Why PR time sheets should be scrapped

Why Graham Goodkind, founder of PR consultancy Frank PR, thinks time sheets should be scrapped. 

Nelson Mandela said that “there is nothing more terrifying than to be alone with sheer time”. I feel the same way about being left alone with time sheets.

In my opinion, time sheets are bad news for PR agencies. They go against the grain of most PR people, their results are pretty meaningless, clients don’t like them and perhaps most tellingly, I believe that their use actually inhibits an agency’s ability to make money. Let me explain…

I guess that my perspective on this issue is formed by my belief that in PR we are not selling time, we are selling value. At Frank, that value is in our creativity, the intellectual property we conjure up with our ideas and the results that are forthcoming. I think that clients are not particularly bothered about how long it takes us to do the job as long as we walk the talk and meet or exceed their expectations, targets and objectives. So we’ve ripped up our time sheets. Actually, to tell the truth, we never had them in the first place!

But the industry seems hung up on using time sheets; they are a regular feature in nearly every other PR agency I know. But to this day, I’ve never really come across many PR people who actually like them. They rub me up the wrong way, and I’m sure they do for other perhaps freer spirits in this industry. And there are plenty of us about.

Sure, the financial director and his or her team are big fans of time sheets. They can plug the numbers in and (with hindsight) tell you which client is technically being over-serviced and is therefore unprofitable. They will tell you that you can’t run an agency and make money without having access to this information.

But what they don’t realise is that the information they are basing their judgement on is, how shall I put it, a load of bollocks!

I recently did a quick survey, using the ever faithful Survey Monkey and accelerated round UK PR land via the magic of Twitter. Of the 67 respondents, only 2 had never done time sheets in their agency life (I was one of them by the way).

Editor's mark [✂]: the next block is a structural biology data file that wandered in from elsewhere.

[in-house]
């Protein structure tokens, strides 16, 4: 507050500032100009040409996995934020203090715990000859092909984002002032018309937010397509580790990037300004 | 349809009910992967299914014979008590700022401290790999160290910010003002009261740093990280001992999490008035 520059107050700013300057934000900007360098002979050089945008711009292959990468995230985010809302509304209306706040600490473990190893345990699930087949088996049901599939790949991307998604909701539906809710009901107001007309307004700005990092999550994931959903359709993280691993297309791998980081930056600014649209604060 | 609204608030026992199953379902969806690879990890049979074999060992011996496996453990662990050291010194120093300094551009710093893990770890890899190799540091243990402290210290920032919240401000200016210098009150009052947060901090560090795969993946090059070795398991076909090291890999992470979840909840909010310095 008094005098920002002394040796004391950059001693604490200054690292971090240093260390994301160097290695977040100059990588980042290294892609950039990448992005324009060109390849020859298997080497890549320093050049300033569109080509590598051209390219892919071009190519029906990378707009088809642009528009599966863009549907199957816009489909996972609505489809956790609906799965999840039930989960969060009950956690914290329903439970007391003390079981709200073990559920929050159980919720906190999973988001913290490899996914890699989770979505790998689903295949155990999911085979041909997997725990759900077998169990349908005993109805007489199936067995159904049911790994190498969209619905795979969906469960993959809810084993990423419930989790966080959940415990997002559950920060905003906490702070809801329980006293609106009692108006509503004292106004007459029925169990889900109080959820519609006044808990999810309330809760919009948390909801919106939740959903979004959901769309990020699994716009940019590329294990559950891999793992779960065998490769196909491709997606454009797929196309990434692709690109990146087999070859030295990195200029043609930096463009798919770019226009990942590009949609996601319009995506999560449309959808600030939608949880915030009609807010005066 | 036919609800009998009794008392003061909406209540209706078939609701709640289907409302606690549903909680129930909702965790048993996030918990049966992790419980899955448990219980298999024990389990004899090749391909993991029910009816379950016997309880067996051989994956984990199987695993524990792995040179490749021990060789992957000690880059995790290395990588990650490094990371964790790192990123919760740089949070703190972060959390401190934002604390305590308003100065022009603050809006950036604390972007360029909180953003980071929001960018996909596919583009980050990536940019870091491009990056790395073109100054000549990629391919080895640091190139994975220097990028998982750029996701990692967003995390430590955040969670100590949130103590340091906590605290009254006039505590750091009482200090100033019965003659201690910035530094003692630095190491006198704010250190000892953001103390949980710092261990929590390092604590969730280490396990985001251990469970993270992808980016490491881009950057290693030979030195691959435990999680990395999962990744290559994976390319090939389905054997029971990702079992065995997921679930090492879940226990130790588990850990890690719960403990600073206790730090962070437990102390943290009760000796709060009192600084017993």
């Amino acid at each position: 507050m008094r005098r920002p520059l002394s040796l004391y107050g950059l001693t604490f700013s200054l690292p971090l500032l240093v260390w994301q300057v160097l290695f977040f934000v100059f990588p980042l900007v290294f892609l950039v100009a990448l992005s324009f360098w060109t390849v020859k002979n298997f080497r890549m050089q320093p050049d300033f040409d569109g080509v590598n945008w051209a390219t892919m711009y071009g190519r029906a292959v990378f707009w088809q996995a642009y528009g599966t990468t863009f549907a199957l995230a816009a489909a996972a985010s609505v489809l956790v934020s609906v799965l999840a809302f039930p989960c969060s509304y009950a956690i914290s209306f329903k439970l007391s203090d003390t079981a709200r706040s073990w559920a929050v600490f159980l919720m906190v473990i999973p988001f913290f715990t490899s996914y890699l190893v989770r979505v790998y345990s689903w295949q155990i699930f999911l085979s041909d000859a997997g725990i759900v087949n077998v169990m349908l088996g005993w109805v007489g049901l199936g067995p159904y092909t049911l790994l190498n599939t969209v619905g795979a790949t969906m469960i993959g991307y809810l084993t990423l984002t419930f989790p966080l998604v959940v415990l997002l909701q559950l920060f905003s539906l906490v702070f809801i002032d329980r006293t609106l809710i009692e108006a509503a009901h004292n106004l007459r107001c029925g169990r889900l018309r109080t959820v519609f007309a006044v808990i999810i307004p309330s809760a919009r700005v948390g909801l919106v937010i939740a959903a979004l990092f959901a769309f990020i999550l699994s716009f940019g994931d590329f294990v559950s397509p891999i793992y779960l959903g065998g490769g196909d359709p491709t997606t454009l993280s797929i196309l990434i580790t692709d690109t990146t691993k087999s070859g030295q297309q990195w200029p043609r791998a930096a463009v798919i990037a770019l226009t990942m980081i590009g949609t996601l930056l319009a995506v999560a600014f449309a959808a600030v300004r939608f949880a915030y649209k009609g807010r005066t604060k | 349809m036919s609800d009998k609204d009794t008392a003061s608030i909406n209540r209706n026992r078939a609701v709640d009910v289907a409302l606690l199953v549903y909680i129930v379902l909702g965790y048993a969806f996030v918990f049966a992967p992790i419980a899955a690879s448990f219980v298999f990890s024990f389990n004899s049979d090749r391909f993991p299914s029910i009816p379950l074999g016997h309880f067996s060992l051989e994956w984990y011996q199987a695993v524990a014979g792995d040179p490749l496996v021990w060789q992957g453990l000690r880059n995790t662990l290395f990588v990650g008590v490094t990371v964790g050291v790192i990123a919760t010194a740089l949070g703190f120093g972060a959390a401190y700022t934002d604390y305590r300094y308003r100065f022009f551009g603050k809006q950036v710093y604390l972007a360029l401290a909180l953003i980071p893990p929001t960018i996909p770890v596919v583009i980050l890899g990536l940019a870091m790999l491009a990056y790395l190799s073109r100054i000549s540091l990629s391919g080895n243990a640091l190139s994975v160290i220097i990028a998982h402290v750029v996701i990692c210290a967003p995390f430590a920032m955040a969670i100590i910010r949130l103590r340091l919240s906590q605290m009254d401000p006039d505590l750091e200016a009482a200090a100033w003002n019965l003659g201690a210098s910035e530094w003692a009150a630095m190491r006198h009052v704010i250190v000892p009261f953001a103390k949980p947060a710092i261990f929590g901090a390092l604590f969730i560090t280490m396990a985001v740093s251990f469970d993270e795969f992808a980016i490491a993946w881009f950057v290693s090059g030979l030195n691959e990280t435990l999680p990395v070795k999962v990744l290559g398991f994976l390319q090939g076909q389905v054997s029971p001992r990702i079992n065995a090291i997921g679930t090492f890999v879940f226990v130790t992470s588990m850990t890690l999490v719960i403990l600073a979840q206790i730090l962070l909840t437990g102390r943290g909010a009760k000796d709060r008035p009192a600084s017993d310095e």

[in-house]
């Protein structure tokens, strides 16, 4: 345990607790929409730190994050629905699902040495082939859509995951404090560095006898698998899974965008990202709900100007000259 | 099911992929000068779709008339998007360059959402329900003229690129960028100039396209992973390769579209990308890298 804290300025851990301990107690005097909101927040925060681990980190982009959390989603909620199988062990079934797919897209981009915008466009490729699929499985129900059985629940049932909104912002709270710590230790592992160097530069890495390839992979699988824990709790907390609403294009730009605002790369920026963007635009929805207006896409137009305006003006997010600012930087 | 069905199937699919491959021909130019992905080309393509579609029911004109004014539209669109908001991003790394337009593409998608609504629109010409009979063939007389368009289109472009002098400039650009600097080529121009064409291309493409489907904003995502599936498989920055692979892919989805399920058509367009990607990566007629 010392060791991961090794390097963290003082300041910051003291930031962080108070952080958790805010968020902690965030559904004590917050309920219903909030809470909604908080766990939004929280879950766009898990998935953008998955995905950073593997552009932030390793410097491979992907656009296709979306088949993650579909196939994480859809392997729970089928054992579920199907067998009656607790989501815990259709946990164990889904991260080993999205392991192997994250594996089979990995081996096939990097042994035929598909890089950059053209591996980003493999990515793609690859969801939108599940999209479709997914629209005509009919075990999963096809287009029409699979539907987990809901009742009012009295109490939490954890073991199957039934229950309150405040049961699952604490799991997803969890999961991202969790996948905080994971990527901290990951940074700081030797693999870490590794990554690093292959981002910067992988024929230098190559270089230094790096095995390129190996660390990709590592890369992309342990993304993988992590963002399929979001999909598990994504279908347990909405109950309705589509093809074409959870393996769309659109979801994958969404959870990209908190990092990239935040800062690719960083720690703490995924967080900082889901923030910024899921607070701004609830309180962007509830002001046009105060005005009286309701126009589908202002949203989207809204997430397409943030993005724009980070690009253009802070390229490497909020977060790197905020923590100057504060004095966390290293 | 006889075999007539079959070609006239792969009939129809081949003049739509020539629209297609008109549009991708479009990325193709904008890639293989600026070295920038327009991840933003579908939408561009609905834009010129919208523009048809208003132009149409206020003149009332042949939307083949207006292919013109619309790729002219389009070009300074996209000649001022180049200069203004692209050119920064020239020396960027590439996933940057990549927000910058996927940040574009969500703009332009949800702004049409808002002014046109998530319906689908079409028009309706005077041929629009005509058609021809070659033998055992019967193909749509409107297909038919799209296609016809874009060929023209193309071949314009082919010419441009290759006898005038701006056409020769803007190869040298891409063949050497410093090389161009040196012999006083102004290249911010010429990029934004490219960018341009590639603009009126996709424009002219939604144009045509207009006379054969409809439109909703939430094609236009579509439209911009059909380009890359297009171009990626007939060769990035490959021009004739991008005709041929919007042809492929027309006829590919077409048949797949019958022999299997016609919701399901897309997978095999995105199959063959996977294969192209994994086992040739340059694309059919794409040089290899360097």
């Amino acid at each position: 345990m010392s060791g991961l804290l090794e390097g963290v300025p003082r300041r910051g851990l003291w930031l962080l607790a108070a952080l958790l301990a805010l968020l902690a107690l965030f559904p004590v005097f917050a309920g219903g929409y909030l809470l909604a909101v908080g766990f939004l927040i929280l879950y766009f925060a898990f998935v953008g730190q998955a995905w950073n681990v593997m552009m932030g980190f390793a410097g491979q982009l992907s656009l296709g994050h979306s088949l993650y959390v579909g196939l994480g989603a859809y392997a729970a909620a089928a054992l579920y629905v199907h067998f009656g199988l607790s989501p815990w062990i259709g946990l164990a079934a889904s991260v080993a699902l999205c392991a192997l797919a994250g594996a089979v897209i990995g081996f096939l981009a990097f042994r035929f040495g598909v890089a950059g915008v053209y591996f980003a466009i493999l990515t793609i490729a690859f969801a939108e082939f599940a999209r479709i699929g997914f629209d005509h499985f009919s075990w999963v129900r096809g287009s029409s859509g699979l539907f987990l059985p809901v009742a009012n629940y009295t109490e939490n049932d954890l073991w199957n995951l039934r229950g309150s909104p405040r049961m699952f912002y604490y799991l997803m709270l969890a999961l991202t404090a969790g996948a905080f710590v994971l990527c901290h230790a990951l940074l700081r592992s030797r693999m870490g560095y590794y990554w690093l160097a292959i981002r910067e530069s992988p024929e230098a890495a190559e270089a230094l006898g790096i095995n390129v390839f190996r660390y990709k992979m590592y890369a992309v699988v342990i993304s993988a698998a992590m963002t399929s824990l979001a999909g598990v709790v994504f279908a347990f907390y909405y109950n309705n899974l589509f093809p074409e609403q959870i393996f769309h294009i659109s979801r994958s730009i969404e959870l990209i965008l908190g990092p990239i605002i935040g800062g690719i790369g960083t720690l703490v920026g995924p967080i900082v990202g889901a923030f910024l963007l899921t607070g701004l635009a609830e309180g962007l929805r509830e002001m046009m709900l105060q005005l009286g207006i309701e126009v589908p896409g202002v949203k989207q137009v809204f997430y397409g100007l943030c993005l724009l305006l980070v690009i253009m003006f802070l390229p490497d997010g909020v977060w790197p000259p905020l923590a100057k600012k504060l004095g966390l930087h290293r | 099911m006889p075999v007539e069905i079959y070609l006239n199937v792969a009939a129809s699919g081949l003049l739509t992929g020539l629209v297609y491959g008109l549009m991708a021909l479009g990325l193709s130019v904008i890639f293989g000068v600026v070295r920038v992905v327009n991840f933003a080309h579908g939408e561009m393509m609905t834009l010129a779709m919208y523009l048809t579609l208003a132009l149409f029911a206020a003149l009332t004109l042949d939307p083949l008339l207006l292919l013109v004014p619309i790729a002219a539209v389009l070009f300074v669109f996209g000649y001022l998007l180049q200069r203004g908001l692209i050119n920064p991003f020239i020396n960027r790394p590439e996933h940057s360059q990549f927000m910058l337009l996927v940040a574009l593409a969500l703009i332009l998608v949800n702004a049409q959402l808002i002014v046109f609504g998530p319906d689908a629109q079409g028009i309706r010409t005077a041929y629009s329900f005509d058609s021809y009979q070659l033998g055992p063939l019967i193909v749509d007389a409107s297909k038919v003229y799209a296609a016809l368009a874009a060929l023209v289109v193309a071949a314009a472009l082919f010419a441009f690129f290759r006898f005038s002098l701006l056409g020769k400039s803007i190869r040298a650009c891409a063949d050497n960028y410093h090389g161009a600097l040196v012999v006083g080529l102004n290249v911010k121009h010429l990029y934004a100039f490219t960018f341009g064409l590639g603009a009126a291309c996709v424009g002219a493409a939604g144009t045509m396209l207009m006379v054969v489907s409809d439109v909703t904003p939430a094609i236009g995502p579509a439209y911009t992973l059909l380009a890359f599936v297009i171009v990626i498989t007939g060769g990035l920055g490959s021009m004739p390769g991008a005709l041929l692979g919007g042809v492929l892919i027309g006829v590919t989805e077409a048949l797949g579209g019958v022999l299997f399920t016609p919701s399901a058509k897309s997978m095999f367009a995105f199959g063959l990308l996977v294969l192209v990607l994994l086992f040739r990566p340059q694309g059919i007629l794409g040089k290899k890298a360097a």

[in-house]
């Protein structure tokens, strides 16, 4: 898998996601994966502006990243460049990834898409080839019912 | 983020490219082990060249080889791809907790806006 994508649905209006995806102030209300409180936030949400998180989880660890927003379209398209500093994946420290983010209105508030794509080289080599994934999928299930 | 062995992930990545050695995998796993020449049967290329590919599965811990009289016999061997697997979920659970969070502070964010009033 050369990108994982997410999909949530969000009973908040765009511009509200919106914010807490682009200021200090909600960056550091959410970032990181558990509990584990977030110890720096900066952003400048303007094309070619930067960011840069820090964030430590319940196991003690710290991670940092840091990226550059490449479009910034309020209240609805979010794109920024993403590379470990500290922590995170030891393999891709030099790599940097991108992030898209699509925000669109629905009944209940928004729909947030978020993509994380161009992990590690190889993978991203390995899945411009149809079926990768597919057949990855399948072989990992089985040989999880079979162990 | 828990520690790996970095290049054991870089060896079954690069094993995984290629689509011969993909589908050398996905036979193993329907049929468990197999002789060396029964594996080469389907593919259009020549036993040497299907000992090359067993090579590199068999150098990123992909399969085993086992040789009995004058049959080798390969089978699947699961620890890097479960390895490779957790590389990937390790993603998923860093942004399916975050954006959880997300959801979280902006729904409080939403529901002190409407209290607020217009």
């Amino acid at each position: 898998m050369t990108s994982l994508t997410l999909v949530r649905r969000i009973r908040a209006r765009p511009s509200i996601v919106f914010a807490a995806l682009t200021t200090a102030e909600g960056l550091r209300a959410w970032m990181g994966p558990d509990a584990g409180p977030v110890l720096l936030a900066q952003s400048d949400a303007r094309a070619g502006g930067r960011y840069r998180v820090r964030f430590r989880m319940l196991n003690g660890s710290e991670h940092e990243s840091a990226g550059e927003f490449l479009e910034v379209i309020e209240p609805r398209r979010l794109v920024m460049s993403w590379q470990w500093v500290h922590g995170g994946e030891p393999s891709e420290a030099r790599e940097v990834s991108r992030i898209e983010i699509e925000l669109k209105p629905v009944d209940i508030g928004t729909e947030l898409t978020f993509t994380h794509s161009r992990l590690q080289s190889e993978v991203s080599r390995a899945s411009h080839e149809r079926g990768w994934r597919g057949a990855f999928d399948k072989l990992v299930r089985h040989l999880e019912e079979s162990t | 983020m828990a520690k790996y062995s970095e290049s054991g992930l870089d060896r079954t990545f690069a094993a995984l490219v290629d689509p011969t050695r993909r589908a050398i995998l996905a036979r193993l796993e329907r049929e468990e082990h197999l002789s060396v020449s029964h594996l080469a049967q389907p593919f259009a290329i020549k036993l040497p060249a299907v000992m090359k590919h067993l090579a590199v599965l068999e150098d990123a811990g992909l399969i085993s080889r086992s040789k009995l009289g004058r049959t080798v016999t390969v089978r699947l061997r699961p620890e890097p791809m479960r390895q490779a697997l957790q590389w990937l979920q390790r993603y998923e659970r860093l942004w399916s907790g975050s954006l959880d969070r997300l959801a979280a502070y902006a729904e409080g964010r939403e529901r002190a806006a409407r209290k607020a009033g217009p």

But the most interesting stat of all was the a staggering 92.4 per cent of respondents admitted that they filled in their time sheets either inaccurately, or incorrectly, or retrospectively, and therefore in such a way that its ability to give an exact representation of time spent was compromised.

So it turns out the finance and HR departments are wasting a fair amount of time too analysing these time sheets and churning out reports for the senior management, who in turn could perhaps better utilise their time spent on dissecting the not very useful results on, wait for it, doing PR for their clients.

Ah yes, what do clients think of time sheets then? Well most I have ever come across prefer not to have them but I used the survey to ask PR folk what they perceived their clients thought. Only 34 per cent said that their clients liked or appreciated the fact that they operated this way. Two thirds of clients are either apathetic or peed off with them.

So time sheets provide largely useless information to agencies that have them, they are counter intuitive to most creative PR people and clients would prefer not to have them.

Pretty good reasons for calling time on them in my book.


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